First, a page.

So maybe you fear wearing a mask or getting a vaccine will communicate to people that you are a Biden-idolizing, abortion-loving liberal.* But what if wearing a mask or getting a vaccine is how you can show Jesus’ love — by communicating that even though you might not want to do this, you’re doing it on the off chance that it might help others.

Because my understanding of Christianity is that it’s about others.

*To those people who choose not to get vaccinated and live a stay-relatively-at-home-or-around-a-few-designated-people kind of life, I’m not talking to you. I’m talking to the people who are living life in a pandemic as “life as normal,” or treating life in a pandemic as some political thing, or treating life in a pandemic as a way the secular world is trying to undermine God.

And another note: if anyone from this particular church reads this, please contact me directly and let’s chat. I’m not trying to hurt anyone’s feelings, but I felt I should be candid in relaying my experience.

Which Side Will You Be On?

Which way are you going? Which side will you be on? Will you stand and watch while all the seeds of hate are sown?

Jim Croce, “Which Way Are You Going”; cover and revised lyrics by Drew and Ellie Holcomb

You know, with all the craziness (read: pandemic, mask politics, vaccine skepticism, conspiracy theories, protests, blatant racism, disregard of others, and just plain hatred) of the past year and a half, I think it’s important to take a step back and ask ourselves: Which way are we going?

Because when things calm down (and they will), we’re going to look back to see which side we were on. We’re going to see if we stood and watched while the seeds of hate were sown.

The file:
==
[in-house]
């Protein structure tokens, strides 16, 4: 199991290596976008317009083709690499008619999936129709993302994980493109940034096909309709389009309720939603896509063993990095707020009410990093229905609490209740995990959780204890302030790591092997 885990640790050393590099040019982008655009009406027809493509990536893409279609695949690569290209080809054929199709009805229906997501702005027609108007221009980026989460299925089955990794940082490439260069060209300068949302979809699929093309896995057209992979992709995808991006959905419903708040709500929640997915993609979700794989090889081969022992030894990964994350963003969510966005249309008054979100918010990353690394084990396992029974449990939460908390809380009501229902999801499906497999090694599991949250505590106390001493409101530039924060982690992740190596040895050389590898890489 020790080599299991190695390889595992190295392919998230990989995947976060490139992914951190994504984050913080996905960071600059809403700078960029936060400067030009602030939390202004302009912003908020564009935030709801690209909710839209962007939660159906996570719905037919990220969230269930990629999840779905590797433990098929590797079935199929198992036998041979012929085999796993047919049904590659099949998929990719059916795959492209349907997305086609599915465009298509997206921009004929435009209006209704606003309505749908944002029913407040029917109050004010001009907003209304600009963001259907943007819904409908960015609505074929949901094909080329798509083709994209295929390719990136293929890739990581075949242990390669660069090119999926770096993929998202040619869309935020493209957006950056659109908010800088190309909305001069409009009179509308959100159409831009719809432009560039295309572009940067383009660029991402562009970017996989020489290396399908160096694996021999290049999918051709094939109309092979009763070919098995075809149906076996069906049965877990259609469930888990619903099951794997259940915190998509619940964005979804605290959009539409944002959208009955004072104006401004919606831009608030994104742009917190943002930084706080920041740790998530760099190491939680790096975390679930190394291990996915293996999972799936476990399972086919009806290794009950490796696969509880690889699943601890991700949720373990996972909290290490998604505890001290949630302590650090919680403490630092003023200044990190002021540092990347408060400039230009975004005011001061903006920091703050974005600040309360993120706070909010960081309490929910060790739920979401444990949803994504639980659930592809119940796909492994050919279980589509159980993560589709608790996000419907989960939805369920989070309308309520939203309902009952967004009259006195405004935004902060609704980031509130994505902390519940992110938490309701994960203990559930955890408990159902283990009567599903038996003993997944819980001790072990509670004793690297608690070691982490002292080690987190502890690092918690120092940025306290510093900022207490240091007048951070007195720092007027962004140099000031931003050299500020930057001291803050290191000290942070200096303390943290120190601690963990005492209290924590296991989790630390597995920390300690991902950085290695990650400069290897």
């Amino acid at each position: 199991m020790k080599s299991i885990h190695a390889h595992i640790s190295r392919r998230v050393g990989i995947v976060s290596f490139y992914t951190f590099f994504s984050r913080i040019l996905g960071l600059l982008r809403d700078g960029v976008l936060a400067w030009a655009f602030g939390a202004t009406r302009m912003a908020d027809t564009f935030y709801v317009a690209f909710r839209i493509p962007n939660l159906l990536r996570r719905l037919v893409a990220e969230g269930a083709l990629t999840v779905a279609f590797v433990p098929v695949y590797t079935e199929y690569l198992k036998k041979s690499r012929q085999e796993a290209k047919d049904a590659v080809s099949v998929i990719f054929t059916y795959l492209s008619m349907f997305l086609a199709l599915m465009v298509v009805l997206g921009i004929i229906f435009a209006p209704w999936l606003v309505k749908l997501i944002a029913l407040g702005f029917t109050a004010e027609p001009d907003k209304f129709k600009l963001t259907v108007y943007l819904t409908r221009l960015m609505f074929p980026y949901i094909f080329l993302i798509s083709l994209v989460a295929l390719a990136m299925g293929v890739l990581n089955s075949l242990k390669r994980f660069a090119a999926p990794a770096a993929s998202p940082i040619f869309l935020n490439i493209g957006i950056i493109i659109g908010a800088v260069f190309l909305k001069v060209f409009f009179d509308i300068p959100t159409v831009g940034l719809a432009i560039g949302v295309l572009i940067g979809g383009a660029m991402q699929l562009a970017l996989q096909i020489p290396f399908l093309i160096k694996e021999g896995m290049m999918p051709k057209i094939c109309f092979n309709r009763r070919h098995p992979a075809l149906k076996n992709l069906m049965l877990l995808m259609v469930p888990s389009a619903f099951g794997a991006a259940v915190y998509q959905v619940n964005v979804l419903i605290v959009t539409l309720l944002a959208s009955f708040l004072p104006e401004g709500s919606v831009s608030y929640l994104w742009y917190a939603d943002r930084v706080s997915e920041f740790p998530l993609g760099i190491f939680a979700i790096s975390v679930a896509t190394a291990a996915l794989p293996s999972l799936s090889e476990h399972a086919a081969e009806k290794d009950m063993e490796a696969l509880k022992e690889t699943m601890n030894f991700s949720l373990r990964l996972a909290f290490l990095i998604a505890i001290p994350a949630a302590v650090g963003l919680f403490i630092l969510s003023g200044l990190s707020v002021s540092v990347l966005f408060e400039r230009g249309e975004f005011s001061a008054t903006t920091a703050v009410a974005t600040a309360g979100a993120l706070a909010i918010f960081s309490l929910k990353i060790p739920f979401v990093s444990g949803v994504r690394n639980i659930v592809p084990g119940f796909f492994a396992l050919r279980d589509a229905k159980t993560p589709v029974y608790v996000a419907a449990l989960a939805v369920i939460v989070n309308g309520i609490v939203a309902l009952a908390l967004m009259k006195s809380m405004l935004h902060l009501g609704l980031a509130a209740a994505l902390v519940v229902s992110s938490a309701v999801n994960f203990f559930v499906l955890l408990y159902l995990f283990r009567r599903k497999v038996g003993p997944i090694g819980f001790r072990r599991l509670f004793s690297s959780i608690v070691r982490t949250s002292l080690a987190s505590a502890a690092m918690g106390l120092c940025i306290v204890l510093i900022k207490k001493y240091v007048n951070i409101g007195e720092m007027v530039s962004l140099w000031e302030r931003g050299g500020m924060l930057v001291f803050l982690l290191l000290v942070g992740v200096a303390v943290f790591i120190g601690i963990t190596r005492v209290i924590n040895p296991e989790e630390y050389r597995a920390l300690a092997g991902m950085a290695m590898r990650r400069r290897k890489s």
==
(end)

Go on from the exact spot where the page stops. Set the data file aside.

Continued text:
But it’s not too late to reassess. To make a change. To do good.

Which way are you going? Which side will you be on?
Will you stand and watch while all the seeds of hate are sown?
Will you stand with those who say “let his will be done”?
One hand on the Bible, and the other on the gun.
One hand on the Bible, and the other on the gun.

Which way are you lookin’? Is it hard to see?
Do you say what’s wrong for him is not wrong for me?
Lives have changed, they’ve rearranged, what have we become?
All the olive branches turned to spears,
and the flowers turned to stones.
All the olive branches turned to spears,
and the flowers turned to stones.

Every day, things are changin’, words once honored turned to lies.
People wonderin’, can you blame them,
‘Cause it’s too far to run, and it’s too far to hide.

So now you’ve turned your back on all the things you used to preach.
Now it’s let him live in freedom, brother if he lives like me.
You walk the streets of righteousness, but you refuse to understand.
You say you love the baby, but you crucify the man.
You say you love the baby, but you crucify the man.
I don’t understand.

You say you love the baby, but you crucify the man.